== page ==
1,5 dl (⅔ cup) wine (madeira, port, sherry, full-bodied white wine)
Gelatine must never be added to boiling liquid, so take the stock off the fire.
Dissolve the gelatine in some of the hot stock (powdered gelatine can be added straight away, leaves have to be soaked a few minutes in cold water and squeezed before using), add to the stock together with the wine. To preticipate the congealing you can put the pan in a large bowl with ice cubes or cold water, and stir very carefully. Don’t stir too enthousiastically, you’ll get air bubbles in the jelly.
4. What to do with meat jelly
Paté en croûte: My favourite use for meat jelly. The jelly is poured between the paté and the crust, thus sealing the meat from the air. To do this, the jelly must be almost congealed but just liquid enough to be poured. If the jelly is too hot the crust will turn soggy, if it is too cold it will congeal too fast and not reach all cavities.
Glazing: You can use meat jelly to glaze savoury dishes. The jelly must be near congealing temperature, because if the jelly is too hot it will just stream down the dish. And of course whatever you want to glaze must be cold. Apply the jelly with a soft brush, let it congeal, and repeat this as often as you like.
Garnishing: I think small cubes of golden meat jelly are beautiful. Let the jelly congeal and cut it either in regular shapes, or chop it up into irregular chunks.
Aspic: You can also pour meat jelly into a jelly mould, just as you would sweet jelly pudding. To demould it, just dip the mould in hot water for a few seconds. The outer layer will melt, and the jelly will drop out of the mould easily. You can fill the mould with ingredients like pieces of meat, vegetables, fish, shellfish. If you use an oblong cake tin to do this you make a terrine.
Decoration: You can make small ‘paintings’ with food and cover them with jelly: Take a deep plate, pour a thin layer of jelly in it, let it congeal. Arrange pieces of vegetables, herbs, pieces of meat, shrimp or fish on it, pour jelly over it en let it congeal again. You can repeat this as often as you like (or until you have reached the rim of your plate).
Is found in red algae. The Japanese call it Kanten. Although it can be used to make jelly, it is completely different from gelatine. Agar is a polysaccharide, gelatine is a form of protein. Agar melts and congeals at higher temperature (resp. 90 °C/194 °F and 45 °C/113 °F, to 27 °C/80.5 °F and 20 °C/68 °F for gelatine). Because of this higher processing temperature agar is used in tropical climates instead of gelatine. Moreover, agar can be used with pineapple, papaya and kiwi-fruit, gelatine won’t work with these fruit. Agar feels differently in the mouth too: food with gelatine melts on your tongue, agar will have to be chewed. Agar is also known for its use as a culture medium for bacteria.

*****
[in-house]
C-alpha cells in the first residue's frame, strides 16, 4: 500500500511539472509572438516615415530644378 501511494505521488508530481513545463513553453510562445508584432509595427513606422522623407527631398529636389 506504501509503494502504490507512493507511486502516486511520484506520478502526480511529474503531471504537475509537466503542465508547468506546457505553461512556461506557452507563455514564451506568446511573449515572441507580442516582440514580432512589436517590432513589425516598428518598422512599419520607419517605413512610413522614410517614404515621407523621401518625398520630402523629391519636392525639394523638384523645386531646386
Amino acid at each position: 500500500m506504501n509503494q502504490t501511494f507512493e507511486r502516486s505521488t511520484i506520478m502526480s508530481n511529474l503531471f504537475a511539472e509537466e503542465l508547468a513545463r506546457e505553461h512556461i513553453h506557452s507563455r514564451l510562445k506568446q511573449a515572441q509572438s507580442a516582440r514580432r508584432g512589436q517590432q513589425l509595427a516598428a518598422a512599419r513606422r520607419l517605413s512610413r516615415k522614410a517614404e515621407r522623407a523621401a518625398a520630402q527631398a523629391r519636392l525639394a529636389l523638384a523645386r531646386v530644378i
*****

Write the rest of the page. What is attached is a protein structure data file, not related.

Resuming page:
Like agar, this comes from red algae (Chondrus crispus). It is also known as Irish moss. The dried algae have to be washed before use, steeped in cold water for thirty minutes, and then boiled for fifteen minutes. The resulting liquid is strained, and will congeal during cooling.
This is an animal product. It is sold as a powder and as leaf gelatine (colourless or red). Use only colourless gelatine for meat stock. Gelatine has no taste. For non-vegetarians gelatine can be used to make vegetable jelies and fish jellies.
Very important: gelatine must never boil. Dissolve it in a little hot (NOT boiling!) liquid, then add it to the cooled liquid.
Gelatine is used a lot in the food industry to make so called light-products palatable. Just so you know.
As one of its names indicates, this is the fishy version of gelatine. The name isenglass is thought to be a corruption of the Dutch huisenblas, which means the gas bladder of the sturgeon. Isinglas is indeed made from the gas bladder of the sturgeon, but also of other fish. If you wonder what a gas bladder is, look here. The gas bladder is cleaned and dried, then the outer membrane can be peeled away. The membrane will be cut into strips. Isinglass has to be dissolved in boiling water. That will take about thirty minutes. It takes 35 gram isinglass to make 1 litre jelly.
The culinary use of isinglass is very old, it is mentioned in medieval cook books (as in this recipe). Isinglass is expensive, but it can still be bought. Hobby brewers still use it to clarify their wine or ale.
Instructions on making savoury jelly